The 50th anniversary of John F. Kennedy’s death on Friday, November 22, has brought renewed attention to the Warren Commission and its conclusions on the assassination. Then-retired CIA Director Allen Dulles served on the commission and the Mudd Manuscript
Warren Commission; F.B.I Investigation Report: Visual Aids, circa 1964: http://findingaids.princeton.edu/collections/MC019/c01586
Library recently digitized five boxes of Dulles’ personal files documenting his work on the commission as part of our NHPRC funded large-scale digitization project. Images and downloadable PDFs of every folder related to Dulles’ Warren Commission work are available by clicking on any of the folder titles from the Warren Commission section of our finding aid for the Allen Dulles Papers.
The Warren Commission material includes correspondence, memoranda, reports, preliminary drafts of the final Commission report, clippings, articles and interviews relating to Dulles’ service on the Warren Commission. The correspondence includes incoming and outgoing notes and letters, articles and clippings. Correspondents range from members of the Commission to citizens offering their own analysis of the assassination.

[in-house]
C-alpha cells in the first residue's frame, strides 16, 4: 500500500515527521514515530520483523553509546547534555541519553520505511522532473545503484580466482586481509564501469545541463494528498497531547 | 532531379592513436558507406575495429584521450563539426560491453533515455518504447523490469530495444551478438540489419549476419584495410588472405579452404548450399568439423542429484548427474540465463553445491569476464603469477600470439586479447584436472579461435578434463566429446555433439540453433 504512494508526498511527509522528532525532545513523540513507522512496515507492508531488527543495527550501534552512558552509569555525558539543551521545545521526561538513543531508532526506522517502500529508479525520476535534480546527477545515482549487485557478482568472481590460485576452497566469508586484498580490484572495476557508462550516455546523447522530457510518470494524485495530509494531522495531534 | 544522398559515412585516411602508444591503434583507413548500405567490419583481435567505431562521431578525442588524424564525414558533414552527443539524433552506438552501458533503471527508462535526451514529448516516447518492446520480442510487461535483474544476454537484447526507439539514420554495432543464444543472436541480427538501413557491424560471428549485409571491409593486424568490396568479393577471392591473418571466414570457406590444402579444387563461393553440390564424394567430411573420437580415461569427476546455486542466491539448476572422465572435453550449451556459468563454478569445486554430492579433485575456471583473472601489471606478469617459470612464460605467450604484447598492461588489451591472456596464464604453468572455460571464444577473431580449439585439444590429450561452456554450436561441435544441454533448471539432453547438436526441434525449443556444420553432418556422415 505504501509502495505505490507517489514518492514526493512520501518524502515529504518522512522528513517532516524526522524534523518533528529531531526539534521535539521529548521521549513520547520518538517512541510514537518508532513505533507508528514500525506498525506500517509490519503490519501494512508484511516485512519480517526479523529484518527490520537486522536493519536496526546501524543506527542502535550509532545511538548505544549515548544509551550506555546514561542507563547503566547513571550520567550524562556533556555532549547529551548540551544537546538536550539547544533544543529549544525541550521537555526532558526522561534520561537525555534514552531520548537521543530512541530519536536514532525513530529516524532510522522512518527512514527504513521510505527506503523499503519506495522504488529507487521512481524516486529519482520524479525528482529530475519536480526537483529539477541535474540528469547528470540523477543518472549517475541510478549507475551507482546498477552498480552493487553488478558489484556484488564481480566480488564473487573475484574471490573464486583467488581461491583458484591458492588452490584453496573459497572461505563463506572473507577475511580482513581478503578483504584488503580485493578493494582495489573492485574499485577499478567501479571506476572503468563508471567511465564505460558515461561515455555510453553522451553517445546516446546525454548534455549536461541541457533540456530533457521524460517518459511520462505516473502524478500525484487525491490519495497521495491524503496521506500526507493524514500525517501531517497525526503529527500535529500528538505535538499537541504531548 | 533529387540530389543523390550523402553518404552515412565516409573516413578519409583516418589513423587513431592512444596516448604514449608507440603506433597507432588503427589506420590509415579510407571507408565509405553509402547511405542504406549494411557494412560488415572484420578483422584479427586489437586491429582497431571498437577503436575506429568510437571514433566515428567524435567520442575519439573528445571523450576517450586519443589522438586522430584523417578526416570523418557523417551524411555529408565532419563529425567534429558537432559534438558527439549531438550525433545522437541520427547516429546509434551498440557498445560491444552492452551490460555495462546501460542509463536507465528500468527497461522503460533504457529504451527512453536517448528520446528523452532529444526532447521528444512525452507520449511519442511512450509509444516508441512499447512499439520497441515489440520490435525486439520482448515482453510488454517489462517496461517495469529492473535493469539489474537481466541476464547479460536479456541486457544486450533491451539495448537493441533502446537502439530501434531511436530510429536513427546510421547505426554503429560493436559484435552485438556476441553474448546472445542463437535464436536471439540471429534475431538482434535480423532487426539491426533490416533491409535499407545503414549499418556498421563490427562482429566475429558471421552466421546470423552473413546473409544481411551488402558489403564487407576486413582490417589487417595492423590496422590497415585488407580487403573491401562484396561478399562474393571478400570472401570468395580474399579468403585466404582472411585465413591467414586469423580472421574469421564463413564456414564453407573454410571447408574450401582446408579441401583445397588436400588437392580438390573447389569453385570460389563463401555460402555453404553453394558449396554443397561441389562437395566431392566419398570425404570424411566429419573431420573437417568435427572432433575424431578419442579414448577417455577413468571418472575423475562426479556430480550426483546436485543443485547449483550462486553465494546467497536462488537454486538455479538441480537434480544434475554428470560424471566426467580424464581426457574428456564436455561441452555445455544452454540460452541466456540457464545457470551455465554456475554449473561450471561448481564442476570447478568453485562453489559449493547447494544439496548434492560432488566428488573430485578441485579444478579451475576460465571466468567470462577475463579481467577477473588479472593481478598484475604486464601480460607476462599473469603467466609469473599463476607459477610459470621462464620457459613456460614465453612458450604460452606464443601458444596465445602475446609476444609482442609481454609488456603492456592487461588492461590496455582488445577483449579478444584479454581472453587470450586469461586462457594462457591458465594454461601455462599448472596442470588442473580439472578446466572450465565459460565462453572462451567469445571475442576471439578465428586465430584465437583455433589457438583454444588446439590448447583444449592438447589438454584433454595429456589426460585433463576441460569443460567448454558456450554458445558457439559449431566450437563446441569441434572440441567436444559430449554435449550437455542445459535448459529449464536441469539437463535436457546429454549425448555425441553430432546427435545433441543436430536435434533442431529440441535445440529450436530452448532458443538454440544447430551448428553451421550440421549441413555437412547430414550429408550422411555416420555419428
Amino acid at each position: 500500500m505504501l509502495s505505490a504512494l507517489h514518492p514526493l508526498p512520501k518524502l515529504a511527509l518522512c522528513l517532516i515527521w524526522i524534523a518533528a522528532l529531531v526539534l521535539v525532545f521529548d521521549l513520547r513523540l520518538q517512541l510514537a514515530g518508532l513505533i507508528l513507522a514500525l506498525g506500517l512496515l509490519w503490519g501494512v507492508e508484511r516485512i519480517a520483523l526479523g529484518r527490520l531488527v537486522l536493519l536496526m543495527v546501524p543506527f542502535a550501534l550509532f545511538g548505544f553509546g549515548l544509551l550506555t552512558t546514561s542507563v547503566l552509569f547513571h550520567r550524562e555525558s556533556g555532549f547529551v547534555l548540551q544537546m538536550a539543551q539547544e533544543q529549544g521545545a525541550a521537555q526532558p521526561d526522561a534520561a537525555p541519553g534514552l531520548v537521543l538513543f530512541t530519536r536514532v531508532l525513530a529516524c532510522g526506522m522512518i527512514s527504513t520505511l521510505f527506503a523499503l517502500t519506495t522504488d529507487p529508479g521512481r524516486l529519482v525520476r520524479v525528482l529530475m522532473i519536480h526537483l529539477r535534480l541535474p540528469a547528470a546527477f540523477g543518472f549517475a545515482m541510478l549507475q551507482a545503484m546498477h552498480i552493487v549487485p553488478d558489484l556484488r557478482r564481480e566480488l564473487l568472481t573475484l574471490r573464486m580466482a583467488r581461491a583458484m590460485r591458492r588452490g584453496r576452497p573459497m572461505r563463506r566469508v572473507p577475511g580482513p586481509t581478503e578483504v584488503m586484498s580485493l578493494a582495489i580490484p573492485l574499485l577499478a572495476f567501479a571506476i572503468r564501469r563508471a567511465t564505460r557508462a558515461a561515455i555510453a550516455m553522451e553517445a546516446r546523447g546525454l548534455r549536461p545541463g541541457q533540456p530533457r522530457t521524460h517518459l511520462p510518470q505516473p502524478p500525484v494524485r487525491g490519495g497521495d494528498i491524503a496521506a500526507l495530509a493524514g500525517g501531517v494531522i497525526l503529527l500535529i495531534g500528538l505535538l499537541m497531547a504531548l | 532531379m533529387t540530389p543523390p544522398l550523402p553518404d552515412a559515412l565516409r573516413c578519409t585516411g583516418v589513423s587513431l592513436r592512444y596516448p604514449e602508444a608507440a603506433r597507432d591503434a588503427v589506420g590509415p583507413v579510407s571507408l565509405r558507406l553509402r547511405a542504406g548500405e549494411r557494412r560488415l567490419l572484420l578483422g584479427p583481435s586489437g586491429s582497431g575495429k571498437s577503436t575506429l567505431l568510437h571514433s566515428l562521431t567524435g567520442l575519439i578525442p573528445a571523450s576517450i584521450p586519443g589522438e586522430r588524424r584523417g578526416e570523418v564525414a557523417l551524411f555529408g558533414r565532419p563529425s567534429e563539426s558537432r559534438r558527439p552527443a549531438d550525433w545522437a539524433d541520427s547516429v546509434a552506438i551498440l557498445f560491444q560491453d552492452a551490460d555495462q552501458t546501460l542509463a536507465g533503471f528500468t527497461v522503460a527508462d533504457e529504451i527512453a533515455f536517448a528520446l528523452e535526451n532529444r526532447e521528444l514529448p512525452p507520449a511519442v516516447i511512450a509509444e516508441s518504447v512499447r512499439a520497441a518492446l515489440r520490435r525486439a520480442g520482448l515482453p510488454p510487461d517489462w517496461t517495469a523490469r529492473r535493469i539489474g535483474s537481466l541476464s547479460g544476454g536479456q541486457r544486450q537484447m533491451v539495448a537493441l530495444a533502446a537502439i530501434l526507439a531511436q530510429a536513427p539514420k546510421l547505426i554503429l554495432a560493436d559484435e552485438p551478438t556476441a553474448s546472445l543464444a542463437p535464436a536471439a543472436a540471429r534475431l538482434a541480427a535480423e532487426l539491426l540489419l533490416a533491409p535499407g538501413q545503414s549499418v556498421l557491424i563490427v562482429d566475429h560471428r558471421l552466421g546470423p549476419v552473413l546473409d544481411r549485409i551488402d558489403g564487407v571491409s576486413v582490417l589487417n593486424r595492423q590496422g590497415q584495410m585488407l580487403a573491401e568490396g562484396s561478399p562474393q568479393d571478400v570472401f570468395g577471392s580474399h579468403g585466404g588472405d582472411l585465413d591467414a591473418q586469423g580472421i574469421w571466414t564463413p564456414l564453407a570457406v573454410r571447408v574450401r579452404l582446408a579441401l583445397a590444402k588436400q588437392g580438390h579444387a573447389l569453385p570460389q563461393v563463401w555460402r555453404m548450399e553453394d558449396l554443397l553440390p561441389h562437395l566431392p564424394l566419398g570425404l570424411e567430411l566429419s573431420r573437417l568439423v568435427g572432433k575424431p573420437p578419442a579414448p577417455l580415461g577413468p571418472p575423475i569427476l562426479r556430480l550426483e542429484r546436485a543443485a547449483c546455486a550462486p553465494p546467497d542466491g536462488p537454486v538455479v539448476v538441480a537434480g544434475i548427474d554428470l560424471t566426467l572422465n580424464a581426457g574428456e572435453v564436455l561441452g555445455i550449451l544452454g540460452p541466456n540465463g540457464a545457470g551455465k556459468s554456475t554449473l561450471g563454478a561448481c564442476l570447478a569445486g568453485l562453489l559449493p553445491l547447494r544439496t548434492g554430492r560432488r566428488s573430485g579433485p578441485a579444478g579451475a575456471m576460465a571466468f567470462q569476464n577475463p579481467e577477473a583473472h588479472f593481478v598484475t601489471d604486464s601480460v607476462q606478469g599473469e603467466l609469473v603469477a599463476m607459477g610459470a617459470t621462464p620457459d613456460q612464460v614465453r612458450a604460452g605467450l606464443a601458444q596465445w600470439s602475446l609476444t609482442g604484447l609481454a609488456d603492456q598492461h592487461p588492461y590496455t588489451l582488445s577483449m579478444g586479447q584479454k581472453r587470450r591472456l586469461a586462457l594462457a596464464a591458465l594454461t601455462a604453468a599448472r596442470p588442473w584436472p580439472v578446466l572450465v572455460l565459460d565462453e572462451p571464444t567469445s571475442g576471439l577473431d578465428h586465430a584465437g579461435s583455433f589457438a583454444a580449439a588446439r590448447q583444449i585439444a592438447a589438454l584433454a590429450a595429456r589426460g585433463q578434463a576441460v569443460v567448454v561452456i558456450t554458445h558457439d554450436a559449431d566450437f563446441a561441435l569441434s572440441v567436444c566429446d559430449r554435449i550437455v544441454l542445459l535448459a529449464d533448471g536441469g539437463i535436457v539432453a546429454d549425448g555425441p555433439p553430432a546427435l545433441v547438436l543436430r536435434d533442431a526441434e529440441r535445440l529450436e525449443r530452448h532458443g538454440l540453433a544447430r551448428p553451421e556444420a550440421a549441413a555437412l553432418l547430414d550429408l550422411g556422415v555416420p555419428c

The administrative material documents the official activities of the Commission. Included are minutes, agendas, financial information and memoranda, which demonstrate how the Commission was organized and its guidelines for procedures. Also included are intra-Commission memoranda as well as memoranda with other governmental organizations, including the F.B.I. and Secret Service. The findings of these two agencies, plus the Dallas police, were submitted to the Commission, and much of this material documents the life of Lee Harvey Oswald.
First page of Psychiatric Report on L.H. Oswald, 1964: http://findingaids.princeton.edu/collections/MC019/c01581
Over 64 boxes, and 96,900 pages of documents, from the Dulles Papers were digitized as part the NHPRC project. In addition to the Warren Commission files, Dulles’ correspondence is now available online. The correspondence includes letters to and from Kennedy and his brothers Robert and Edward as well as material related to Kennedy created after the assassination.